Now that COVID-19 case numbers are falling in the UK and lockdown restrictions are being eased, the health service might think that work pressures are beginning to slacken.
No such luck. It seems that demand from patients is intensifying and problems that patients have put on hold and tolerated during the past few months are now coming to the fore.
Practices were already starting to use digital approaches for patient contact before COVID, but the pandemic has accelerated this trend. Now that it’s easier for patients to access practices digitally to acquire speedy responses, it seems this in itself has increased demand.
Of course, more and more patients are getting in touch about mental health issues now too. Waiting times for secondary care have grown sharply, prompting calls for referrals to be checked or sent elsewhere. And practices are still neck deep in organising COVID vaccinations… You can see why demand is escalating.
A practice manager from Surrey Heartlands, who wishes to remain anonymous, agrees that patient demand is rising sharply, commenting: “We’ve seen a big rise in the level of demand. We’re a digital triage practice so everything goes via our website, meaning that we can track what our demand is.
“If we look at where we were for April, May and June in 2020, our figures were around 2,500 maximum contacts per month. We’re now up to nearly 3,500 per month. In March, it’s gone up to 4,000.
“It could be that once the COVID pressure eases, demand goes up because other things come back, and it’s also to do with schools because people don’t want to bring their children with them to see the doctor.
“People are now coming forward with all sorts of stuff. We know from our numbers what we can cope with in a day and if the numbers are going up every day, then we have to get enough clinicians in to be able to cope with that because we never shut anymore. With digital triage, you can’t say no and the phones are open from 6.00am till 6.30 at night.”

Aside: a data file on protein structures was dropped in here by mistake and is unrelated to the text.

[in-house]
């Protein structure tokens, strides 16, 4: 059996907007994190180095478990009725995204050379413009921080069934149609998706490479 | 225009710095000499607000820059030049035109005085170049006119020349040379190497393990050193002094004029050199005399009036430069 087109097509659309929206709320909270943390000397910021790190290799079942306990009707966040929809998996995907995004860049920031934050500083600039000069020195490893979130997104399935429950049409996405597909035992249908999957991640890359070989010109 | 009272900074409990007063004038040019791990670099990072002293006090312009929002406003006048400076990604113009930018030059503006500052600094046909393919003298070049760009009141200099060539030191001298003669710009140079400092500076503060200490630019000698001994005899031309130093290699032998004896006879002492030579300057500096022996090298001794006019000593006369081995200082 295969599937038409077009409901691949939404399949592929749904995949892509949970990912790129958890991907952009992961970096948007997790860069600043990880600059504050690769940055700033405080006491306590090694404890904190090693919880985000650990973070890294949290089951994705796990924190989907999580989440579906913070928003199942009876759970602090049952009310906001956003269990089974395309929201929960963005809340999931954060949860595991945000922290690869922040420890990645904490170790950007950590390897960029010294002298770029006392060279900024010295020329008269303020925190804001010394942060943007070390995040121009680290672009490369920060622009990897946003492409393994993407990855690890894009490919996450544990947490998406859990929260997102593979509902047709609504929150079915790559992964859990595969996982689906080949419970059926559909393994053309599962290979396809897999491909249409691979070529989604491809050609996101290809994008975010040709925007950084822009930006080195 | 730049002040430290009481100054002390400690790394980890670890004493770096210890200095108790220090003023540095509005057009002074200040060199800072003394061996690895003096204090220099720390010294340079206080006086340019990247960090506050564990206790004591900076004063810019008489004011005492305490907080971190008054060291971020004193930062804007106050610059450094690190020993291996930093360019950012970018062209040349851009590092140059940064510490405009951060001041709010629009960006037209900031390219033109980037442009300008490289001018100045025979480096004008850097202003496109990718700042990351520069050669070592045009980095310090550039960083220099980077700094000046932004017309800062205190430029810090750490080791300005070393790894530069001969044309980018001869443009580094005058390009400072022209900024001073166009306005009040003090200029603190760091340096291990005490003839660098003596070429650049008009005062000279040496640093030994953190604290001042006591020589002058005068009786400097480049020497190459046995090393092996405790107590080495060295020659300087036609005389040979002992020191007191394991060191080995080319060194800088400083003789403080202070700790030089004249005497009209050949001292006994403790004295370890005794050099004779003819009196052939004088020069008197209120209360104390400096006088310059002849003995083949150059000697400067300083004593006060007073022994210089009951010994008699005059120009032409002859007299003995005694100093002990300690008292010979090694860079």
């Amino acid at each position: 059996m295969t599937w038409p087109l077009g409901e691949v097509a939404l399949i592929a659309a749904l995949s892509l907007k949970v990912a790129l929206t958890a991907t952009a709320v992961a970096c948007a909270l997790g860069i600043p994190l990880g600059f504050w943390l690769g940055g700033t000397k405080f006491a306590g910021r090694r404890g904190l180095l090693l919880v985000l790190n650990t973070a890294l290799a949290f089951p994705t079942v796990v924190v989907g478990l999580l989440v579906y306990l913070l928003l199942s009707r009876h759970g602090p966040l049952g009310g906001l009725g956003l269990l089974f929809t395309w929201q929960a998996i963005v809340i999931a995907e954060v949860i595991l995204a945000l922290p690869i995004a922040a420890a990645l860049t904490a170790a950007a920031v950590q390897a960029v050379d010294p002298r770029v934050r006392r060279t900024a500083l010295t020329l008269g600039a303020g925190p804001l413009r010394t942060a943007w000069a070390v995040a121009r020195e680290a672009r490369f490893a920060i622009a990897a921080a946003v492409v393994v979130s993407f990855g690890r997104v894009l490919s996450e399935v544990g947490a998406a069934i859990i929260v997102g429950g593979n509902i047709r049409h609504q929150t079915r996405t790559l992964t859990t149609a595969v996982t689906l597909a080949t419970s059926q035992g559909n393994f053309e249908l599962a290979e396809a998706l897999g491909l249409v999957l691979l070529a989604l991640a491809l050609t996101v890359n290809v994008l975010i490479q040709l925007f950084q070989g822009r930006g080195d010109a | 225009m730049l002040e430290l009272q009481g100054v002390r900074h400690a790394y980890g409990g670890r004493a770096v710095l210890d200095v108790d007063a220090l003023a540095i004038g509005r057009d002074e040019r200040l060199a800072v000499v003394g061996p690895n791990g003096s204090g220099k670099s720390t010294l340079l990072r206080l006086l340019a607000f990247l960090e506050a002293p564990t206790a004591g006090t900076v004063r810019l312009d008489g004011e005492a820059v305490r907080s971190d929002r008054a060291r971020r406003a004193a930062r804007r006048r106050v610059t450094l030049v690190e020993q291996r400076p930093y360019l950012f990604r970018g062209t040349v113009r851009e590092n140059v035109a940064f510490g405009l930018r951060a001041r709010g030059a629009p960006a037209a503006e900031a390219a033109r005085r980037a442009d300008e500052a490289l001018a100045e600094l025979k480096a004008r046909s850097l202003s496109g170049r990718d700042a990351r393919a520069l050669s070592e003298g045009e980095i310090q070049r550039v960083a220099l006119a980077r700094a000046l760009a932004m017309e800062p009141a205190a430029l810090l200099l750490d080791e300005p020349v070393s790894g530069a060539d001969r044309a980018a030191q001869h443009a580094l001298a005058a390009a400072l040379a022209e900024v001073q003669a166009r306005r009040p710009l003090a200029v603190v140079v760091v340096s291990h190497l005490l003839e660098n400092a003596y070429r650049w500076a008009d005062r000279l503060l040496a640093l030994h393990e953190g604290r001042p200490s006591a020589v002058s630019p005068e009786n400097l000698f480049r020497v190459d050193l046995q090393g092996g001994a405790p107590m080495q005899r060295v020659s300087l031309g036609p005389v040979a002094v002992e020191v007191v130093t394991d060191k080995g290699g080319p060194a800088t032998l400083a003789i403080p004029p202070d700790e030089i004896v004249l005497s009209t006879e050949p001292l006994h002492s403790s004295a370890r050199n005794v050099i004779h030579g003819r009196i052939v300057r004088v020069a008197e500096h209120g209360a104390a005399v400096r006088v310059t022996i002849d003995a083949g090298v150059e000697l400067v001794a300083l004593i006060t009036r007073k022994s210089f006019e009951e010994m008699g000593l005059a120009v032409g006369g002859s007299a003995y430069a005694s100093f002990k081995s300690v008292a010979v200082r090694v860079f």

Nicola Davies, practice manager at The Roseland Surgeries in Cornwall and co-founder director of the Institute for General Practice Management, says: “Demand has massively gone up and part of that is people thinking that it’s service as normal, and that isn’t quite the case.
“We’re busier than we’ve ever been, but I think that’s clouded by the fact we’re making and receiving more calls about COVID vaccinations.
“A lot of people have stayed away from the surgery because they felt, rightly, that they needed to stay safe and stay in their own homes, but at the same time, they’ve been managing conditions that do need some input.”
Helen, a practice manager in Eltham, London, states: “The Easter weekend wasn’t too bad but demand is going up. We’re getting busier. Demand is rising but it’s difficult to see why.
“Perhaps it’s people becoming more confident to come forward or perhaps it’s people taking the opportunity. If we’re a doctor down, we’re starting to notice it more.”
Time to change patterns
Managers are having to wrestle with another issue too: Should practices return to their pre-COVID work patterns, or should they try new approaches and seek to keep some of the changes that COVID necessitated – for example, more remote consultations?